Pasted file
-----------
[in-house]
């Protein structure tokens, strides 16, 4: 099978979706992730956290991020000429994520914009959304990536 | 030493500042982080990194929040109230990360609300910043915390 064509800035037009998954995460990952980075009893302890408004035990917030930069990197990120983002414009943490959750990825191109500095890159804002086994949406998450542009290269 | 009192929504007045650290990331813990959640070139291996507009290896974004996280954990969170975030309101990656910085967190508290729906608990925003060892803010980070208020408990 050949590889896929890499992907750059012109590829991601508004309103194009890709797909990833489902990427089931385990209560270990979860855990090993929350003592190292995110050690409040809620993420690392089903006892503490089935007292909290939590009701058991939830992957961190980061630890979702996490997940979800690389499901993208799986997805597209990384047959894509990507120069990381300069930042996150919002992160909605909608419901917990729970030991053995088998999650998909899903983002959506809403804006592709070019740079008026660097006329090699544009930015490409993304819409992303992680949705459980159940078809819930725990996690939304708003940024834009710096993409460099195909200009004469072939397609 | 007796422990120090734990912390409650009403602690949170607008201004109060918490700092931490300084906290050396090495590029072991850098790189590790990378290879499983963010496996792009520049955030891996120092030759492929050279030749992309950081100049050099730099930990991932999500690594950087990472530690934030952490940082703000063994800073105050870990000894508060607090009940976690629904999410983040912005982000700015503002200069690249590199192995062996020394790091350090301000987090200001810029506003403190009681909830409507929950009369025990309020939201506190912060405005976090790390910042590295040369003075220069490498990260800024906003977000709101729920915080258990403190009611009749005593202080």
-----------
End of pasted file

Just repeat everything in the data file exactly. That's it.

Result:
[in-house]
């Protein structure tokens, strides 16, 4: 099978979706992730956290991020000429994520914009959304990536 | 030493500042982080990194929040109230990360609300910043915390 064509800035037009998954995460990952980075009893302890408004035990917030930069990197990120983002414009943490959750990825191109500095890159804002086994949406998450542009290269 | 009192929504007045650290990331813990959640070139291996507009290896974004996280954990969170975030309101990656910085967190508290729906608990925003060892803010980070208020408990 050949590889896929890499992907750059012109590829991601508004309103194009890709797909990833489902990427089931385990209560270990979860855990090993929350003592190292995110050690409040809620993420690392089903006892503490089935007292909290939590009701058991939830992957961190980061630890979702996490997940979800690389499901993208799986997805597209990384047959894509990507120069990381300069930042996150919002992160909605909608419901917990729970030991053995088998999650998909899903983002959506809403804006592709070019740079008026660097006329090699544009930015490409993304819409992303992680949705459980159940078809819930725990996690939304708003940024834009710096993409460099195909200009004469072939397609 | 007796422990120090734990912390409650009403602690949170607008201004109060918490700092931490300084906290050396090495590029072991850098790189590790990378290879499983963010496996792009520049955030891996120092030759492929050279030749992309950081100049050099730099930990991932999500690594950087990472530690934030952490940082703000063994800073105050870990000894508060607090009940976690629904999410983040912005982000700015503002200069690249590199192995062996020394790091350090301000987090200001810029506003403190009681909830409507929950009369025990309020939201506190912060405005976090790390910042590295040369003075220069490498990260800024906003977000709101729920915080258990403190009611009749005593202080």